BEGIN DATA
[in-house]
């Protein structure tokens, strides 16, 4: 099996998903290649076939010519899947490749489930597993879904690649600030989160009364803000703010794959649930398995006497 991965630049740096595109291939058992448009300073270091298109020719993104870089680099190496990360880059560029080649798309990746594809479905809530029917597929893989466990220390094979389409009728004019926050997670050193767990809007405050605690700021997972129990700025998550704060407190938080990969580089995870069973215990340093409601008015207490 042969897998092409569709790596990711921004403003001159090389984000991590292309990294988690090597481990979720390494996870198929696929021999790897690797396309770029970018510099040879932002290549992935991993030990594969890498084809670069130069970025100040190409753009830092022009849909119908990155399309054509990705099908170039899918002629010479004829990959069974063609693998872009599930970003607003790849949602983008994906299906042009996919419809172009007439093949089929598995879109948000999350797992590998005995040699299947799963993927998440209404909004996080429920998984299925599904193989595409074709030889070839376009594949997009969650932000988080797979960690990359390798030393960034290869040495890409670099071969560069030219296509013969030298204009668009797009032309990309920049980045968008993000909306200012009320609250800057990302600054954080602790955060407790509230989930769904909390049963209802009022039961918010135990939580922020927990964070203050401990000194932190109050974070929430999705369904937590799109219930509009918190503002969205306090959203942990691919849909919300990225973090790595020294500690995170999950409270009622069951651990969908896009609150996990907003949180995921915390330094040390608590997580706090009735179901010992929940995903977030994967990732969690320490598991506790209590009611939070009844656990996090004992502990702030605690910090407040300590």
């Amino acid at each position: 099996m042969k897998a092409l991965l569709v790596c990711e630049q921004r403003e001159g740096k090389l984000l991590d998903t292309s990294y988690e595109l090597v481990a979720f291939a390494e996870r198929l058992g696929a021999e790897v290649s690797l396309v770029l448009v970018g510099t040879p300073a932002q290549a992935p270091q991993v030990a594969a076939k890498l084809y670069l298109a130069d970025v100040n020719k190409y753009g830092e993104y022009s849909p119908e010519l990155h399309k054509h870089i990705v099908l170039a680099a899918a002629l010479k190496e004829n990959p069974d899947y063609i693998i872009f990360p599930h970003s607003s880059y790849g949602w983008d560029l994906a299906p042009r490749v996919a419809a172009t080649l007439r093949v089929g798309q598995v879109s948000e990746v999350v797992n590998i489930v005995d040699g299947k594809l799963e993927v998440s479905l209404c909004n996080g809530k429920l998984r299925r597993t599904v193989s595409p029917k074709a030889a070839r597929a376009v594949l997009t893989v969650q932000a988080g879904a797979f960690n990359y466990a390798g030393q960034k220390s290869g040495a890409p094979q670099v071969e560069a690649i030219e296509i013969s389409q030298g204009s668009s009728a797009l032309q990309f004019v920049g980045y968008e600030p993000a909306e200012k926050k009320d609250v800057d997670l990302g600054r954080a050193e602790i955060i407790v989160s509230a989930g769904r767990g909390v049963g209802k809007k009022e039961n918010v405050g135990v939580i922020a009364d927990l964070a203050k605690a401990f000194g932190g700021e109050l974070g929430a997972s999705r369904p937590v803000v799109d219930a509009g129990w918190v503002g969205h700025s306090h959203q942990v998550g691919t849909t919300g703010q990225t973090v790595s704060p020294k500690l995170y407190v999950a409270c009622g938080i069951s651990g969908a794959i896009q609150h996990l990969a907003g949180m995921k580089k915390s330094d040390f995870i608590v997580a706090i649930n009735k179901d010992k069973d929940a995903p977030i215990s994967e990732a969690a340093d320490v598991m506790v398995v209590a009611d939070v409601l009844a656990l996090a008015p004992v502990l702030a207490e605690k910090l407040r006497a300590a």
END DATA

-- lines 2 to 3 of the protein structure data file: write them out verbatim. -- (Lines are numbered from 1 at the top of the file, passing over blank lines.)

């Protein structure tokens, strides 16, 4: 099996998903290649076939010519899947490749489930597993879904690649600030989160009364803000703010794959649930398995006497 991965630049740096595109291939058992448009300073270091298109020719993104870089680099190496990360880059560029080649798309990746594809479905809530029917597929893989466990220390094979389409009728004019926050997670050193767990809007405050605690700021997972129990700025998550704060407190938080990969580089995870069973215990340093409601008015207490 042969897998092409569709790596990711921004403003001159090389984000991590292309990294988690090597481990979720390494996870198929696929021999790897690797396309770029970018510099040879932002290549992935991993030990594969890498084809670069130069970025100040190409753009830092022009849909119908990155399309054509990705099908170039899918002629010479004829990959069974063609693998872009599930970003607003790849949602983008994906299906042009996919419809172009007439093949089929598995879109948000999350797992590998005995040699299947799963993927998440209404909004996080429920998984299925599904193989595409074709030889070839376009594949997009969650932000988080797979960690990359390798030393960034290869040495890409670099071969560069030219296509013969030298204009668009797009032309990309920049980045968008993000909306200012009320609250800057990302600054954080602790955060407790509230989930769904909390049963209802009022039961918010135990939580922020927990964070203050401990000194932190109050974070929430999705369904937590799109219930509009918190503002969205306090959203942990691919849909919300990225973090790595020294500690995170999950409270009622069951651990969908896009609150996990907003949180995921915390330094040390608590997580706090009735179901010992929940995903977030994967990732969690320490598991506790209590009611939070009844656990996090004992502990702030605690910090407040300590």
């Amino acid at each position: 099996m042969k897998a092409l991965l569709v790596c990711e630049q921004r403003e001159g740096k090389l984000l991590d998903t292309s990294y988690e595109l090597v481990a979720f291939a390494e996870r198929l058992g696929a021999e790897v290649s690797l396309v770029l448009v970018g510099t040879p300073a932002q290549a992935p270091q991993v030990a594969a076939k890498l084809y670069l298109a130069d970025v100040n020719k190409y753009g830092e993104y022009s849909p119908e010519l990155h399309k054509h870089i990705v099908l170039a680099a899918a002629l010479k190496e004829n990959p069974d899947y063609i693998i872009f990360p599930h970003s607003s880059y790849g949602w983008d560029l994906a299906p042009r490749v996919a419809a172009t080649l007439r093949v089929g798309q598995v879109s948000e990746v999350v797992n590998i489930v005995d040699g299947k594809l799963e993927v998440s479905l209404c909004n996080g809530k429920l998984r299925r597993t599904v193989s595409p029917k074709a030889a070839r597929a376009v594949l997009t893989v969650q932000a988080g879904a797979f960690n990359y466990a390798g030393q960034k220390s290869g040495a890409p094979q670099v071969e560069a690649i030219e296509i013969s389409q030298g204009s668009s009728a797009l032309q990309f004019v920049g980045y968008e600030p993000a909306e200012k926050k009320d609250v800057d997670l990302g600054r954080a050193e602790i955060i407790v989160s509230a989930g769904r767990g909390v049963g209802k809007k009022e039961n918010v405050g135990v939580i922020a009364d927990l964070a203050k605690a401990f000194g932190g700021e109050l974070g929430a997972s999705r369904p937590v803000v799109d219930a509009g129990w918190v503002g969205h700025s306090h959203q942990v998550g691919t849909t919300g703010q990225t973090v790595s704060p020294k500690l995170y407190v999950a409270c009622g938080i069951s651990g969908a794959i896009q609150h996990l990969a907003g949180m995921k580089k915390s330094d040390f995870i608590v997580a706090i649930n009735k179901d010992k069973d929940a995903p977030i215990s994967e990732a969690a340093d320490v598991m506790v398995v209590a009611d939070v409601l009844a656990l996090a008015p004992v502990l702030a207490e605690k910090l407040r006497a300590a």